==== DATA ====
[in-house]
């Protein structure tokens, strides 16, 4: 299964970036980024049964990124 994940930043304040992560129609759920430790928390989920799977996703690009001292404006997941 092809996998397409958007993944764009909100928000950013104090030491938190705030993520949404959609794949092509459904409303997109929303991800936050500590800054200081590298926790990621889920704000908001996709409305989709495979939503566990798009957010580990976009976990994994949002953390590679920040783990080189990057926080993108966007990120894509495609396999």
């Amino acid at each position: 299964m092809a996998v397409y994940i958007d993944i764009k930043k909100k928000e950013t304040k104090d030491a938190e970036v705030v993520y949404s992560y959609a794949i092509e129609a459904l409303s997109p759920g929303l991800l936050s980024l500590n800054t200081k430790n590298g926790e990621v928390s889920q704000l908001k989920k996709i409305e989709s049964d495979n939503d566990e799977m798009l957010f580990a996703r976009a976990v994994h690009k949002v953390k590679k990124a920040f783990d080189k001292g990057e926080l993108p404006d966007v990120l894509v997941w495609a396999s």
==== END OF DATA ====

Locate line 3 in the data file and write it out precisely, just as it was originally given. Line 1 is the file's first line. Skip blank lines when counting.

């Amino acid at each position: 299964m092809a996998v397409y994940i958007d993944i764009k930043k909100k928000e950013t304040k104090d030491a938190e970036v705030v993520y949404s992560y959609a794949i092509e129609a459904l409303s997109p759920g929303l991800l936050s980024l500590n800054t200081k430790n590298g926790e990621v928390s889920q704000l908001k989920k996709i409305e989709s049964d495979n939503d566990e799977m798009l957010f580990a996703r976009a976990v994994h690009k949002v953390k590679k990124a920040f783990d080189k001292g990057e926080l993108p404006d966007v990120l894509v997941w495609a396999s």